9:00am Thursday 8th March 2012
By Nick Utechin
Backstage dramas or comedies seem to have an eternal fascination for audiences, with Michael Frayn’s Noises Off perhaps the pre-eminent example. Noel Coward spotted that fact in 1967, when he adapted a short story he’d written 16 years earlier and turned it into a play, Star Quality. It was the last play he penned and was not staged in his lifetime.
It concerns the sweet and sour impact made on a theatre company as Lorraine Barrie, a temperamental but fading star, joins the production as the lead.
Coward himself summed her up as a “glittering example of a bona fide, rip snorting megalomaniac”. And, indeed, there was a bit of an impact on the real touring company that arrives with Star Quality at the Oxford Playhouse next week: its own leading lady, Amanda Donohoe, departed after the first few weeks.
Director Joe Harmston explained: “It was a decision Amanda came to. She just wasn’t very happy with being on tour. It was nothing to do with the show or the company — just being away from home on tour turned out not to be practical for her.”
Stepping into her shoes is an actress who has become almost a regular on the Playhouse stage.
“Liza Goddard is marvellous casting for Lorraine — in fact in many ways I have to say better casting than Amanda! We’d already worked together three times, so as soon as it became apparent that I would have to re-cast, I immediately rang her.
“It’s a difficult part to play and one needs someone really steeped in the theatre, which of course Liza is.”
There are strong overtones of Gertrude Lawrence in the role of the grande dame Barrie, together with hints in the play of new styles of British stage drama emerging: “What’s fascinating about the play,” Harmston continued, “is that it’s an homage to the monstrosity and marvel of what he felt was at the heart of the theatre: the great actresses. There was a terrific energy in these people which Coward adored.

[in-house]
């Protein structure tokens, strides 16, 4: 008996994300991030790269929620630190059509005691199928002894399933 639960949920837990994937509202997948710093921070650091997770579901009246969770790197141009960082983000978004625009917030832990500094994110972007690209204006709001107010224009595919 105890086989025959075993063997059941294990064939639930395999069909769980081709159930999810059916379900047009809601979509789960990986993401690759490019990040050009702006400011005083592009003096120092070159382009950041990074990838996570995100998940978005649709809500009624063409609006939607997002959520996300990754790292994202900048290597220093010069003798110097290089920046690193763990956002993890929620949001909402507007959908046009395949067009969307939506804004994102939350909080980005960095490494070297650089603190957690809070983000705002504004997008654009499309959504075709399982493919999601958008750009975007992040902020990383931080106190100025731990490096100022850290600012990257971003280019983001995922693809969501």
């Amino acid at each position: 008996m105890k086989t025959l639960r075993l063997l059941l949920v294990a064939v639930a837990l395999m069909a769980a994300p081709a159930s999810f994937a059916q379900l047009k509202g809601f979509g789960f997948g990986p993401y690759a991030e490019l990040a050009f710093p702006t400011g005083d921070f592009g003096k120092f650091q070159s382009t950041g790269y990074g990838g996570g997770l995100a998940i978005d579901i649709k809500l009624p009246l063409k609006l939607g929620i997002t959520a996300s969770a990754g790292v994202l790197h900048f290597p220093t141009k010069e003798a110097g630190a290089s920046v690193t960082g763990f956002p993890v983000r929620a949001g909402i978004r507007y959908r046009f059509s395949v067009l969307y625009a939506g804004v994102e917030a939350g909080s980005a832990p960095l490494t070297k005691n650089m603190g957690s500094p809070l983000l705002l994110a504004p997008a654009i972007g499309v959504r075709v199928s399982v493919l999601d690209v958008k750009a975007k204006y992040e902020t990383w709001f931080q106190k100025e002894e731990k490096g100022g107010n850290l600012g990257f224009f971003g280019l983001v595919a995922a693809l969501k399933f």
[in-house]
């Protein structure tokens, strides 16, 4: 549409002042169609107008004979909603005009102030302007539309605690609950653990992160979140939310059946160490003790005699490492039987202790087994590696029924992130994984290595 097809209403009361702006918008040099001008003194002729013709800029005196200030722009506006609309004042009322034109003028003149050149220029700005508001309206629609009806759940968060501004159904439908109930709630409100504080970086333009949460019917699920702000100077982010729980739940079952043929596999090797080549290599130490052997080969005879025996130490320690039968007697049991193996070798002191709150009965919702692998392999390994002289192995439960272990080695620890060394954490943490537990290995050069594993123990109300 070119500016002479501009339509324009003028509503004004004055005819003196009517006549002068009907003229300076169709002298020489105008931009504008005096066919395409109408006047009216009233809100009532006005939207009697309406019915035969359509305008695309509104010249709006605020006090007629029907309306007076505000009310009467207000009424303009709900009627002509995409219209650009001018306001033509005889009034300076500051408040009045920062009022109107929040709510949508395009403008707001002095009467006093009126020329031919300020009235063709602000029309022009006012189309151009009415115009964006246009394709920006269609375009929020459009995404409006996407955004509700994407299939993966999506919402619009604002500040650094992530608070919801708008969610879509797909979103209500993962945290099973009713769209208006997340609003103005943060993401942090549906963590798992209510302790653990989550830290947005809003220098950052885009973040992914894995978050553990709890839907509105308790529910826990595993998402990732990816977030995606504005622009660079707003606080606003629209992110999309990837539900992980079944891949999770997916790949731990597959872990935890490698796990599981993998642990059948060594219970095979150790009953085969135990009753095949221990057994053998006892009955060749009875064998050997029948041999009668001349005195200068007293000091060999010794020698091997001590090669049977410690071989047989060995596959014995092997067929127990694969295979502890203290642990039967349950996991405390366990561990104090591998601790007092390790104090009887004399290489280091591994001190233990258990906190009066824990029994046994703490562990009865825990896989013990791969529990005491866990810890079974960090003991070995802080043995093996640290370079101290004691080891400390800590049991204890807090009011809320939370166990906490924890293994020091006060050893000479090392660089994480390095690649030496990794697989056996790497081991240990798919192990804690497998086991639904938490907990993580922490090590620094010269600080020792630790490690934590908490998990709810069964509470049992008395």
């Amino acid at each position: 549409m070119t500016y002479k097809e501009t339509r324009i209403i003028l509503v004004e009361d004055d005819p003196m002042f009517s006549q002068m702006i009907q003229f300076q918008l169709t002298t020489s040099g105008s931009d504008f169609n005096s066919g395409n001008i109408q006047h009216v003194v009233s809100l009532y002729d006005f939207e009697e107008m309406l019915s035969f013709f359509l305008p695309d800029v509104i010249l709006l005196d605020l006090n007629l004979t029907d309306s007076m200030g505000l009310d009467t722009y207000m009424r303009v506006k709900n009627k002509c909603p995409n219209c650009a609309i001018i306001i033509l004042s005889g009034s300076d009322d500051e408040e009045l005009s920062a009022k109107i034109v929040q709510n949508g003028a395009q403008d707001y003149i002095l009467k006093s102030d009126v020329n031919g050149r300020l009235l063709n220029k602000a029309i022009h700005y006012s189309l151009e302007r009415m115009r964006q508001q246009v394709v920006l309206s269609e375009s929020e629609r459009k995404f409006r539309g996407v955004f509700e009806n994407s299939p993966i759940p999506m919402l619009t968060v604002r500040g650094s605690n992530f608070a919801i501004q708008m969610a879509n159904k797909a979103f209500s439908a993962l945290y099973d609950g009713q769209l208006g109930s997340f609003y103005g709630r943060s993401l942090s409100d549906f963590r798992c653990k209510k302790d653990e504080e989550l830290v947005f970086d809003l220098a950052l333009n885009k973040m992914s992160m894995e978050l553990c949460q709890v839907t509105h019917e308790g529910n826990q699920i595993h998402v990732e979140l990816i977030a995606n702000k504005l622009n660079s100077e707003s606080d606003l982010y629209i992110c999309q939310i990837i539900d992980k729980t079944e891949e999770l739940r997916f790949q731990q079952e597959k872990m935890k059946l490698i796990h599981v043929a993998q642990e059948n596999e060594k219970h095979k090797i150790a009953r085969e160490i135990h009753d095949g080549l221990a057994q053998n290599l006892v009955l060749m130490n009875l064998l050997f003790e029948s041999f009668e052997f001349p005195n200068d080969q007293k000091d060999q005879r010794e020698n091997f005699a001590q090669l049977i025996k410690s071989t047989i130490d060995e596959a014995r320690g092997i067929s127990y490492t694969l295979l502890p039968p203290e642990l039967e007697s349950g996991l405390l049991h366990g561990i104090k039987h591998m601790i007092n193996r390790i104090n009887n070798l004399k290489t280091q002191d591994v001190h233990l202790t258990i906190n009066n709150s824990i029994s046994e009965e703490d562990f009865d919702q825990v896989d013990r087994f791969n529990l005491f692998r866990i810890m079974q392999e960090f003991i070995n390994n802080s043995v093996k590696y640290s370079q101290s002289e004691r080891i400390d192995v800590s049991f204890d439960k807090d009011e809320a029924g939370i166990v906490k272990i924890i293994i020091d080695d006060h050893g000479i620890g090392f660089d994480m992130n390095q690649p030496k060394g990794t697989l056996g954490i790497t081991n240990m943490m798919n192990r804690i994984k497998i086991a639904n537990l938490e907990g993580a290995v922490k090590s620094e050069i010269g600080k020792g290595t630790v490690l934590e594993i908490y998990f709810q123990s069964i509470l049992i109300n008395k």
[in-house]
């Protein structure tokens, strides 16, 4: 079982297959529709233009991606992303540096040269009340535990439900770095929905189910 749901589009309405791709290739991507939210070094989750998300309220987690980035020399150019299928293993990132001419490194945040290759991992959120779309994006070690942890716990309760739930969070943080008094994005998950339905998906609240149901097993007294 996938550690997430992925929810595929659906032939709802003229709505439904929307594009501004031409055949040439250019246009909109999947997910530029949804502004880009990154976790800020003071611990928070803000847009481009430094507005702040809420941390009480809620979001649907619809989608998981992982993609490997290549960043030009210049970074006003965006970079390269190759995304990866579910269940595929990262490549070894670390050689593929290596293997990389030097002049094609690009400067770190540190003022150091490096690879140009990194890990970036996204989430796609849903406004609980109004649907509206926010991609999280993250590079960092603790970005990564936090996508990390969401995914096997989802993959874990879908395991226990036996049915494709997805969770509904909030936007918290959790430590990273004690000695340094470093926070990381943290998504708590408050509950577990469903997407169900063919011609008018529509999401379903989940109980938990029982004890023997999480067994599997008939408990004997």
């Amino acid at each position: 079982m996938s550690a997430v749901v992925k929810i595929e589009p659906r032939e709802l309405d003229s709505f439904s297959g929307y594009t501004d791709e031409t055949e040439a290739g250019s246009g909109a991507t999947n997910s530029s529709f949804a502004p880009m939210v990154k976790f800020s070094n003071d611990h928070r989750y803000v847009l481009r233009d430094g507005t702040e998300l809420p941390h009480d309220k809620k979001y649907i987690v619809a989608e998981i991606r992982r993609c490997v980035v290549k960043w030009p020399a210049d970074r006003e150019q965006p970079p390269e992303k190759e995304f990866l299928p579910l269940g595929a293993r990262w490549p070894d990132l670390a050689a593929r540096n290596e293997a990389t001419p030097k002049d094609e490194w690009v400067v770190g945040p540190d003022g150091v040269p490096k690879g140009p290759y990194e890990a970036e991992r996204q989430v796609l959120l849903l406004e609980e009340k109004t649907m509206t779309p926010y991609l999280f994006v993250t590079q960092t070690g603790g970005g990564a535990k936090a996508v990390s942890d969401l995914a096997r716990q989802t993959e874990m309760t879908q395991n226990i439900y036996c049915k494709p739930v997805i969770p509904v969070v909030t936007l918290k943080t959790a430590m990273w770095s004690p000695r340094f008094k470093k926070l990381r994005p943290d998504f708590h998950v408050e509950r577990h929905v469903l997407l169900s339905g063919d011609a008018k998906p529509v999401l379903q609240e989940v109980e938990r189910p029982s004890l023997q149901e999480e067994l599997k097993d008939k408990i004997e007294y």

“Lorraine is somebody whose time was in the past, but who a younger director recognises has a great deal to offer to the play but sees that what’s needed is for her to be wedded to some of the newer ideas. She needs to be challenged in a way that won’t allow her to rest in her old habits.”
When Noel Coward wrote the play, he gave it to his agent, who effectively told him not to proceed with putting it on.
In 1967, says Harmston, the theatre was in a place that a play about putting on a play in the 1950s — and about that style of actress — simply would not have chimed with audiences. If it were staged, it might have made audiences focus on Coward himself as perhaps being of a time which had passed. Star Quality was eventually adapted by the actor, writer and director Christopher Luscombe and staged in the West End in 2001.
An unusual piece, then, and Joe Harmston has the pedigree to direct this revival, having established professional relationships over the years with such writers as Harwood, Ayckbourn, Hare and Pinter in developing new productions of their work.
Keeping all options open, he is also artistic director of the Agatha Christie Theatre Company — a concept that, I suggested, can go on forever in this country.
“Let’s hope so, I have mortgages to pay! Our arrangement with Agatha Christie Limited is that we have an exclusive UK deal to direct all her plays — apart from The Mousetrap, which is outside our remit — for, I think, the next 15 years; so we hope to work our way slowly through the canon. This year, we’re doing Murder on the Nile!”
One must, therefore, hope that the Playhouse will play host to the great meandering river at some point in the future — just as intriguing a prospect as Coward’s last dramatic bow should be next week.
l Star Quality with Liza Goddard and Daniel Casey is at the Oxford Playhourse from March 19-24.
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